Slipping into a deep coastland shelf, this single-family home brings together multiple textures and design modes: heavy steel; perfectly-oriented wood beams; hand-installed rock walls; expansive glass. Oriented to celebrate both stunning Pacific ocean views and a feeling of shelter, the house operates at the interstice between building and landscape, comfort and precipice.
While the property is quite large, the buildable area (due to local land use restrictions) was a small sliver of land next to an existing access road which cuts through the client’s property. So privacy was the biggest challenge as well as finding enough room to fit the desired home as being able to accommodate all the utilities (500gal d=gas tank, 10000 gal water tank, septic system) underground.
Purpose of the home for the client:
To be used as a vacation home for a family with two young daughters. Three bedrooms, two bath rooms, modest living area, integrated/ open kitchen and take advantage of the great views.
Design concept of the Dani Ridge Vacation Home:
To interrupt the native landscape to the least extent possible, to interlock the structure with the land as much as possible.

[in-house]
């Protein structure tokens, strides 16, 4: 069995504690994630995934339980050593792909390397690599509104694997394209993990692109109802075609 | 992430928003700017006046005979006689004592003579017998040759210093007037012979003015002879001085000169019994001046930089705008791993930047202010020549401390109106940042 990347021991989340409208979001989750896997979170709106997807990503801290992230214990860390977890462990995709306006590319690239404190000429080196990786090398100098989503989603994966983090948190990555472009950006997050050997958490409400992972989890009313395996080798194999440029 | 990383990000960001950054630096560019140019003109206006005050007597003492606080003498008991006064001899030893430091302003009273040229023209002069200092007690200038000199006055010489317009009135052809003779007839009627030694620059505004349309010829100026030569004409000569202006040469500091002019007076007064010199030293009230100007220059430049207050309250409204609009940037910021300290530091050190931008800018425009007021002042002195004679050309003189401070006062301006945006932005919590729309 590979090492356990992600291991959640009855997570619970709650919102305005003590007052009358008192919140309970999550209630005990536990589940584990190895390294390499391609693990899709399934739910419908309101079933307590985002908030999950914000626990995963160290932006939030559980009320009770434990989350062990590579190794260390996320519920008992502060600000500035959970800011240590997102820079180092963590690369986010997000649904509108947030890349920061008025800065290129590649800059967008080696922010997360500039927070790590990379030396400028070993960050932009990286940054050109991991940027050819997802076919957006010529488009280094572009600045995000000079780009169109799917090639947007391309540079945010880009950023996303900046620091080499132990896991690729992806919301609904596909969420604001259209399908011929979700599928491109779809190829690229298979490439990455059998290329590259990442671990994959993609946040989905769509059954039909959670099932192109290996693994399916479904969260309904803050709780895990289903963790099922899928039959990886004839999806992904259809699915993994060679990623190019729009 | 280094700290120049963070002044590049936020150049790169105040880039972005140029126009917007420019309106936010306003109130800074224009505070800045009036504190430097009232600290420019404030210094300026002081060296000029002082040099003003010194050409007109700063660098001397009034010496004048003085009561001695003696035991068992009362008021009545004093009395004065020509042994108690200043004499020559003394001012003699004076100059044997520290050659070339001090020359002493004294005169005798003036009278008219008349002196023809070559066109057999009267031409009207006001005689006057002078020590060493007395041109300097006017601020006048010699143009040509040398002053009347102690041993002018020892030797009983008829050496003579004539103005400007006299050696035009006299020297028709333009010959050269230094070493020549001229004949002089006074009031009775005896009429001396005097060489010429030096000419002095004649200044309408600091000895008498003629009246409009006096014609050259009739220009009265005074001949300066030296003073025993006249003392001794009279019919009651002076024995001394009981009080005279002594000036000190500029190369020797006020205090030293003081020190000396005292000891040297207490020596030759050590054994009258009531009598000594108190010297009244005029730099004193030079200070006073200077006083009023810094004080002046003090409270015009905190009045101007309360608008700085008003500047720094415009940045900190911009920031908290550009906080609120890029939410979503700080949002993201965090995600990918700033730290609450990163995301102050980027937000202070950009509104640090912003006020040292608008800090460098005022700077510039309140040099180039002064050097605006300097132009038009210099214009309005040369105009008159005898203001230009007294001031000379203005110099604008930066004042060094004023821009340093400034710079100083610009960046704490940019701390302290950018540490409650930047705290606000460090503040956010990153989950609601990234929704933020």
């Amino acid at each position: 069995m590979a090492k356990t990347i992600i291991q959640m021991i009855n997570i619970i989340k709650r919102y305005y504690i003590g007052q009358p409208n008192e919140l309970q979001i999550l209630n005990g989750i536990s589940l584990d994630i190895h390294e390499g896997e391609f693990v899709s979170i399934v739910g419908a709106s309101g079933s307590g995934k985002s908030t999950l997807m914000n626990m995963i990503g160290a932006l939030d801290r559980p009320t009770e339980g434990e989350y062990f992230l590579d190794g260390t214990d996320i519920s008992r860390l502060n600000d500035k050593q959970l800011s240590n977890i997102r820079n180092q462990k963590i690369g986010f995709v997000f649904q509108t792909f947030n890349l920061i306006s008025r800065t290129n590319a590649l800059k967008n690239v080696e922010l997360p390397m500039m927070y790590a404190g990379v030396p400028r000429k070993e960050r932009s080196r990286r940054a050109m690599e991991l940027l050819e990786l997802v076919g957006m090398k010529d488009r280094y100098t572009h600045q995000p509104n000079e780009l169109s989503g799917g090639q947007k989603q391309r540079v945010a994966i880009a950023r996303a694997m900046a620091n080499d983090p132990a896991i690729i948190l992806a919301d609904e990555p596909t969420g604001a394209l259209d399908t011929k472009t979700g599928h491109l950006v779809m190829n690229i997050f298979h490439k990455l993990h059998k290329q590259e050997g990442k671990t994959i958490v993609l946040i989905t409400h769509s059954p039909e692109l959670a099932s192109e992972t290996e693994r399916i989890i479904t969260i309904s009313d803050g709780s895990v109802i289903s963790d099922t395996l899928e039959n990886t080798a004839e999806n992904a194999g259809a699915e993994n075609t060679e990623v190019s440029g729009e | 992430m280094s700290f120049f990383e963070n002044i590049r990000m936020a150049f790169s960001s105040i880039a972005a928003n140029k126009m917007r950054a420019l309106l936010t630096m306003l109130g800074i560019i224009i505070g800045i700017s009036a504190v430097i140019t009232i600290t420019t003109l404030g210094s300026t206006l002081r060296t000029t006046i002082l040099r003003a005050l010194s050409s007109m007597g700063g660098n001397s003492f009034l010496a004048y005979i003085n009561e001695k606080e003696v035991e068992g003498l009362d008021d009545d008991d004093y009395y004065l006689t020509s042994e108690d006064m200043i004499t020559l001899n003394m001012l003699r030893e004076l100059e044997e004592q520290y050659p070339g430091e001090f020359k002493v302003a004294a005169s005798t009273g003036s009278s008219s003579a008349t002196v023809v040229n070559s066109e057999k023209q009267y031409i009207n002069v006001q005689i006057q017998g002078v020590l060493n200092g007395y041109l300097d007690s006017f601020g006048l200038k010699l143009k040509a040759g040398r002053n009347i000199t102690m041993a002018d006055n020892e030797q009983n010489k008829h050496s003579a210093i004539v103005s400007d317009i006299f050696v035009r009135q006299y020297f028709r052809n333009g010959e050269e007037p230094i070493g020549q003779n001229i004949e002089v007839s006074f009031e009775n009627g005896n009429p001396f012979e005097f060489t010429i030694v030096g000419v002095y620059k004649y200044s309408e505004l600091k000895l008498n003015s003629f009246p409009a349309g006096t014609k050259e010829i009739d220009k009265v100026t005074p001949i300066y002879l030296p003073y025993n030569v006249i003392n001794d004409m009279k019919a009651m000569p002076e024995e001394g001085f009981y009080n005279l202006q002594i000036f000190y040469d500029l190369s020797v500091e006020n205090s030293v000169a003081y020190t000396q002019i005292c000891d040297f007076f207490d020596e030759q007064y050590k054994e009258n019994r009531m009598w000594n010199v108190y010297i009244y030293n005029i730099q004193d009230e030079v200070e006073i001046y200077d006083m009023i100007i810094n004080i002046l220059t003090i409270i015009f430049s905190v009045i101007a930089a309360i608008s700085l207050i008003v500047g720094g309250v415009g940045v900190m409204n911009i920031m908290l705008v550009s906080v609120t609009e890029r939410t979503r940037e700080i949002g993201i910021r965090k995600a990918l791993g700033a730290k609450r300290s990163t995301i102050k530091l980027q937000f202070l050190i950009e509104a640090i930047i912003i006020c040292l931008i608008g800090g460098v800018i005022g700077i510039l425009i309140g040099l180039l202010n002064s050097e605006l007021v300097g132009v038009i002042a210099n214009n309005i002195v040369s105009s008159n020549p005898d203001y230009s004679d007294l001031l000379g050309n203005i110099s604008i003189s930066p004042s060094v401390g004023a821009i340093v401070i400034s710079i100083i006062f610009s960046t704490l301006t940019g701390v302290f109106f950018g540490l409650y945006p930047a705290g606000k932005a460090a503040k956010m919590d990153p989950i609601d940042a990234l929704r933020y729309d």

The design process:
We decided to cut a wedge into the gentle hill side and tie the house to the hill and accommodate many functions (garage, laundry, powder room, pantry, mechanical room) underground. As a result the native meadow rolls onto the northern part of the house and ties the building to the landscape. Therefore the Dani Ridge vacation home is barely visible to the uphill neighbors.
What is inspiring about this place / setting to architect:
The views, the landscape, the adventurous clients
What were the goals we sought to achieve? How did we achieve them?
We wanted the home to blend with the land, and give the clients a perfect retreat. We accomplished this by cutting a wedge into the gentle hillside and using this space to accommodate multiple functions (garage, laundry, powder room, pantry, mechanical room) underground. As a result the native meadow rolls onto the northern part of the house and ties the building to the landscape. Therefore the house is barely visible to the uphill neighbors.
Process for the material and finish selections for the project: We were looking for durable and easy-to-maintain finishes which are soothing to the eye and compliment the native grass land. Committed to preserving the existing grassland, Studio Schicketanz buried all of the house’s extensive utilities underground, a sensitive approach to this profoundly ecologically valuable property.